Tradutore, Traditore

Weíre poring over her poems together
when she rises to get more cigarettes.
Itís about time: I lean back and stretch,
the blood reuniting with the body,
then slowly turn back to the page.
Thereís an e out of place, now fixed,
a lost adverb I must have missed earlier.
I yawn, decide not to mention it: at times
it feels as though sheís trying on this language
for the first time, wearing it shyly like she would
a new lover, and I donít want to discourage her,
especially not from writing poems
like the one lurking on the page before me:
lanes of blood run down its alleys;
glitter and grease limn its doorsteps.
It feels like the dream of an animal
the evening before its next huntó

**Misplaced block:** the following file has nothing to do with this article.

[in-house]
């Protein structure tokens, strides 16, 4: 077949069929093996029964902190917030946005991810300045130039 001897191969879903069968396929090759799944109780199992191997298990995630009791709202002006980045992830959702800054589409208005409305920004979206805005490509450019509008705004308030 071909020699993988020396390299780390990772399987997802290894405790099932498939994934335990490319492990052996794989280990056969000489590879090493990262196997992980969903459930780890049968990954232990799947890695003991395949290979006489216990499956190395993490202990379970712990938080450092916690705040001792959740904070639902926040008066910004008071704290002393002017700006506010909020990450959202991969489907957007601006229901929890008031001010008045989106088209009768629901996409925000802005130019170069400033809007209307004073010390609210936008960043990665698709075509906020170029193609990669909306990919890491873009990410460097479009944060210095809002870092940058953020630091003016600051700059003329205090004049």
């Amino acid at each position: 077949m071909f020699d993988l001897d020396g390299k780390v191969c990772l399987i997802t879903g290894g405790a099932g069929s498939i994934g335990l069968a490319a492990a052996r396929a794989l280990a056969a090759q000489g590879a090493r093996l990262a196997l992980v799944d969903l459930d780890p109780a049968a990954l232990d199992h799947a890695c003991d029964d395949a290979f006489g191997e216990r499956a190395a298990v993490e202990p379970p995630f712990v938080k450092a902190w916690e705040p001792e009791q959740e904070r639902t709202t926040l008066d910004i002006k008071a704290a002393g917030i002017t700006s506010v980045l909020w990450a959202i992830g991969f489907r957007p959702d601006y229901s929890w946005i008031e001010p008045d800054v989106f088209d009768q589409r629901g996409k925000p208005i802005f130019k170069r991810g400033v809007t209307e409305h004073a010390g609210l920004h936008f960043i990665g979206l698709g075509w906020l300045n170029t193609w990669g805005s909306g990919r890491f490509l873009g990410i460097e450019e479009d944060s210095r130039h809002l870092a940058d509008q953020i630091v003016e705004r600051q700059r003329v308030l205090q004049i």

if Iím not careful Iíll slip, fall, not wake up.
Suddenly sheís back. Asks me
what these doodles are Iíve been making,
takes the pen and adds her own, and now
the page is covered in a dark and ancient poetry.
Are we finished for the night? she asks,
her voice rising to the ceiling like lampblack,
a word Iíve always loved but never needed.

Benjamin Morris is a native of Mississippi but currently lives in Cambridge, England, where he is a graduate student in archaeology.

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